Two news stories, days apart demonstrate, at least to me, why the current efforts to combat piracy off the coast of Somalia are doomed to fail. We posted previously how the tanker MV Moscow University was recaptured from pirates by Russian special forces involving the close cooperation of the ship’s crew and military personnel. When the pirates boarded the ship, the ship’s officers and crew disabled the engines and locked themselves in a shipboard safe room, with supplies and communications. Russian special forces boarded the ship by helicopter, captured the pirates and freed the ship with no loss of life to the crew or the Russian commandos, though there were causalities reported among the pirates. The entire operation went according to plan.
Then it was reported a few days later that the Russians were releasing the pirates because they had no legal grounds to prosecute them. They had legal grounds to engage in a firefight but apparently not to take the pirates to court in Moscow.
As long as the rewards of piracy far outweigh the risks, there will only be more and more heavily armed young men in boats eager to attack shipping. A policy of ”catch and release” works far better with trout than with pirates.
The tanker was freed and its captors detained after they surrendered on Thursday following a gunbattle with forces aboard a Russian warship that killed one pirate, according to Russian authorities.
“In the absence of necessary legal agreements, it was impossible to bring these pirates to justice,” a senior Russian Defence Ministry official, who spoke on condition of anonymity, told Reuters by telephone.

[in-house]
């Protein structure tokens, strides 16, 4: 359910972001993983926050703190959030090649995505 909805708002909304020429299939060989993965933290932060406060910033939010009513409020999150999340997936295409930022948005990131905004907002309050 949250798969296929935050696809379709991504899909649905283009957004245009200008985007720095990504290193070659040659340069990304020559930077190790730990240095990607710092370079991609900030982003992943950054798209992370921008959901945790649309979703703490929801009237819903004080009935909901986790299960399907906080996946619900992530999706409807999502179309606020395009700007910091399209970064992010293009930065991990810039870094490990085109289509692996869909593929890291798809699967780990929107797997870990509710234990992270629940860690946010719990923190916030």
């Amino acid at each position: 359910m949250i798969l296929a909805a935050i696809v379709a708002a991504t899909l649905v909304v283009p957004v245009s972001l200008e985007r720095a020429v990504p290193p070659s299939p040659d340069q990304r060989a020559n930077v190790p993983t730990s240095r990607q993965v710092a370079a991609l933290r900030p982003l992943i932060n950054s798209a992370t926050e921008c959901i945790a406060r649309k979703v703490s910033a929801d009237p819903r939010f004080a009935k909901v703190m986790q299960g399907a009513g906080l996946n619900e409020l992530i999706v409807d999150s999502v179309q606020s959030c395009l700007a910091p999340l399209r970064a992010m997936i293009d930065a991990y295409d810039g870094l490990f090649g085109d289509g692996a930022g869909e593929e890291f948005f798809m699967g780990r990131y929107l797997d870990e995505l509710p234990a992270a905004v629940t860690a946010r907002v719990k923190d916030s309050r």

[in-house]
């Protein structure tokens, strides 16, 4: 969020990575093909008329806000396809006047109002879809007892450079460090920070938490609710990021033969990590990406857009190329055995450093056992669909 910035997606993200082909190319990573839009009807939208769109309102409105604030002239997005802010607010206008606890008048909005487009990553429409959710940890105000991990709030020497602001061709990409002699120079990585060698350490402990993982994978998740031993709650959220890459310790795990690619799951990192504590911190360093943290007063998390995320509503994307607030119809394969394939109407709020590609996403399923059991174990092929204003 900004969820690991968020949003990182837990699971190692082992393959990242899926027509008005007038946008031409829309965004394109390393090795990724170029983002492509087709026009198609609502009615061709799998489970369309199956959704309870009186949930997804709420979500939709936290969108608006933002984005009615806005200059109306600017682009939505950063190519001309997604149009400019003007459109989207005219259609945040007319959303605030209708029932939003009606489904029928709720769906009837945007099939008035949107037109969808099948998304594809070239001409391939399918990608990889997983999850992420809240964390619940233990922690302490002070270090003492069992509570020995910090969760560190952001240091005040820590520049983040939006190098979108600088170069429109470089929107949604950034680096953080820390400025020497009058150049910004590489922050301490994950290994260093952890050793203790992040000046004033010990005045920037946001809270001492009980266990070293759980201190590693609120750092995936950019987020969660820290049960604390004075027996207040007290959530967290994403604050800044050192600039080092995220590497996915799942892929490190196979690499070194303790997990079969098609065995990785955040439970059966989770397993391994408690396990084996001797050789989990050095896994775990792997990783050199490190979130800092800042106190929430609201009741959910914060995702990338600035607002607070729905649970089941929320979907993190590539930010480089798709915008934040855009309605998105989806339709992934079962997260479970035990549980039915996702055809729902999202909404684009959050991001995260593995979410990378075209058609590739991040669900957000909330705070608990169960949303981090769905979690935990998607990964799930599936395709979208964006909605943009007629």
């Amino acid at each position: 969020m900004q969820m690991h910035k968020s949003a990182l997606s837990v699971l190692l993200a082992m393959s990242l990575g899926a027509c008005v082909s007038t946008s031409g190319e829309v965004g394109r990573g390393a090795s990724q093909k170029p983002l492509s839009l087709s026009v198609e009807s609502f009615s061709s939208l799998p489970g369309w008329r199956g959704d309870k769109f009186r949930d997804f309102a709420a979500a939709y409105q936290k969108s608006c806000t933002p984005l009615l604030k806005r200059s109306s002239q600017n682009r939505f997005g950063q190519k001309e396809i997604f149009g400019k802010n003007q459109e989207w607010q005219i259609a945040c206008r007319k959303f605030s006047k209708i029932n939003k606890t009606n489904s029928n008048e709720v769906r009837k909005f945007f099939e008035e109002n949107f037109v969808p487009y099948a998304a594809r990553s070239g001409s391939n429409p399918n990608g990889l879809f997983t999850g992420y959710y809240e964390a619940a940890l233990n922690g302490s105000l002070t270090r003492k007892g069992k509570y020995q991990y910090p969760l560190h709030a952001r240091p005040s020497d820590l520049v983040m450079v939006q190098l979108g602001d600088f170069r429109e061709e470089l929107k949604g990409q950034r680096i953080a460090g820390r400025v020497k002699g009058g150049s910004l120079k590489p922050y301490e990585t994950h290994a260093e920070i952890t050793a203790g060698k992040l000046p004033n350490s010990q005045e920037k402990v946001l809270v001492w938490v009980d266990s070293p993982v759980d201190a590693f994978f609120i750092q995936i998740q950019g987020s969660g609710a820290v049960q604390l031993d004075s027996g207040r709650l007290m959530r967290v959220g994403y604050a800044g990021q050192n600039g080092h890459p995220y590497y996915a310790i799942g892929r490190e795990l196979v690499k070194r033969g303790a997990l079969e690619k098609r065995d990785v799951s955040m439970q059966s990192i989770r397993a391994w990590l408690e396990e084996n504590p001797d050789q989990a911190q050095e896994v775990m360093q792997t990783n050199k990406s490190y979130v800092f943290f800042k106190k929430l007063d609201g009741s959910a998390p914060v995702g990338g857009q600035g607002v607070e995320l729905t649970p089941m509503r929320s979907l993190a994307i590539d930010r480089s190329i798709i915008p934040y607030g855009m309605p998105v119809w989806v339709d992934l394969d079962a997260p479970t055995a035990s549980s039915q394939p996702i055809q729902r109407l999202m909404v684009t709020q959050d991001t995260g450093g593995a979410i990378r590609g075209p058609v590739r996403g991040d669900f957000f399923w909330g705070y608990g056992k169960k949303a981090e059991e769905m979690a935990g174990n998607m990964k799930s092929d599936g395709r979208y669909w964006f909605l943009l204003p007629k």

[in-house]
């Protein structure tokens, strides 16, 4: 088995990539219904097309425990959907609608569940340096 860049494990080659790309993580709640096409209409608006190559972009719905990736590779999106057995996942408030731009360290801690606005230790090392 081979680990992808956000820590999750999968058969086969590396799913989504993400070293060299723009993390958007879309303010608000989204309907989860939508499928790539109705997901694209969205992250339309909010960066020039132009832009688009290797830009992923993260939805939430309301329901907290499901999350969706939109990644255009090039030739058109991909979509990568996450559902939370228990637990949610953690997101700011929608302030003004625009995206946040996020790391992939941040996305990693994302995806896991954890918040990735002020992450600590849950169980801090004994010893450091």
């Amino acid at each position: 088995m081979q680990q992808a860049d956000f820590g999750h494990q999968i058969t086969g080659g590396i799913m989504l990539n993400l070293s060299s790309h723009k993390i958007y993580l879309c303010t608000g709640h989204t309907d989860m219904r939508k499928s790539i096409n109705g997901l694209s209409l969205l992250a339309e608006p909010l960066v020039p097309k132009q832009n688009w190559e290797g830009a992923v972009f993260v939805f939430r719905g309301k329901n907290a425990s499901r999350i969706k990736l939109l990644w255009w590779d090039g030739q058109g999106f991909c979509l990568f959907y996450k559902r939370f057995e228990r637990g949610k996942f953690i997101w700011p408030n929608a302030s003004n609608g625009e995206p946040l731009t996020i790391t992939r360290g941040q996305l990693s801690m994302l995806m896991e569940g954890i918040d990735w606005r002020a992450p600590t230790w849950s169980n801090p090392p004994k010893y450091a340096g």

“A decision was adopted to set them free aboard one of the small vessels they themselves had used to attack the Moscow University tanker,” the official said, adding that the ministry had been unable to establish the pirates’ citizenship.
Earlier, Russian investigators said they were Somali and that they would be brought to Moscow for prosecution.
The international community has become increasingly frustrated with the murky legal arena surrounding piracy.
Somalia lacks the legal infrastructure to support trials, and captured pirates are often released because of disagreements over which country should try them.
Last month the U.N. Security Council, on Russia’s initiative, suggested creating special piracy courts to plug a gap in the world response to the costly attacks on merchant ships off the lawless Somali coast.
“It is necessary to look for ways to try pirates with the help of international judicial mechanisms,” the Interfax news agency quoted Russian Foreign Ministry spokesman Igor Lyakin-Frolov as saying on Friday.